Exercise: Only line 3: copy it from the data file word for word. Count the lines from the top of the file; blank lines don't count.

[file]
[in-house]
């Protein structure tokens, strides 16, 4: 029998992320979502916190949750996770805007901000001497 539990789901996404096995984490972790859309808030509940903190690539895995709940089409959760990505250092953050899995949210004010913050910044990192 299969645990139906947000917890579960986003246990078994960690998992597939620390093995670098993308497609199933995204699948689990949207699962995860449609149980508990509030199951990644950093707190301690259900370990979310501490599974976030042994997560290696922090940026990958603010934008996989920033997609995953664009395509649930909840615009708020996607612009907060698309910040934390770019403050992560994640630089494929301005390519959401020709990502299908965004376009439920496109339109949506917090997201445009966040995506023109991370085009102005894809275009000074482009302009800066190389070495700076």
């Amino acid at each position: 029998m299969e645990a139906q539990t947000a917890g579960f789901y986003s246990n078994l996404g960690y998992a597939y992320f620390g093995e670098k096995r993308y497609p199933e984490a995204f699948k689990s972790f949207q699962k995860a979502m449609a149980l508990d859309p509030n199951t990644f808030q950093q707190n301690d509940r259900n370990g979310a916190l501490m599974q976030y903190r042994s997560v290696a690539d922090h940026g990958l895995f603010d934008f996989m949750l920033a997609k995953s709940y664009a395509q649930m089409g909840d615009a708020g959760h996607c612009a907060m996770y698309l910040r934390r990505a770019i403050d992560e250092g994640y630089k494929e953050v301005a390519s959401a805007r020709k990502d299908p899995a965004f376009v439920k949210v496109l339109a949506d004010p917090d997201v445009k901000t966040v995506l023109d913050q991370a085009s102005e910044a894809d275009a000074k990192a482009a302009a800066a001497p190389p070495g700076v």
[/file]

């Amino acid at each position: 029998m299969e645990a139906q539990t947000a917890g579960f789901y986003s246990n078994l996404g960690y998992a597939y992320f620390g093995e670098k096995r993308y497609p199933e984490a995204f699948k689990s972790f949207q699962k995860a979502m449609a149980l508990d859309p509030n199951t990644f808030q950093q707190n301690d509940r259900n370990g979310a916190l501490m599974q976030y903190r042994s997560v290696a690539d922090h940026g990958l895995f603010d934008f996989m949750l920033a997609k995953s709940y664009a395509q649930m089409g909840d615009a708020g959760h996607c612009a907060m996770y698309l910040r934390r990505a770019i403050d992560e250092g994640y630089k494929e953050v301005a390519s959401a805007r020709k990502d299908p899995a965004f376009v439920k949210v496109l339109a949506d004010p917090d997201v445009k901000t966040v995506l023109d913050q991370a085009s102005e910044a894809d275009a000074k990192a482009a302009a800066a001497p190389p070495g700076v």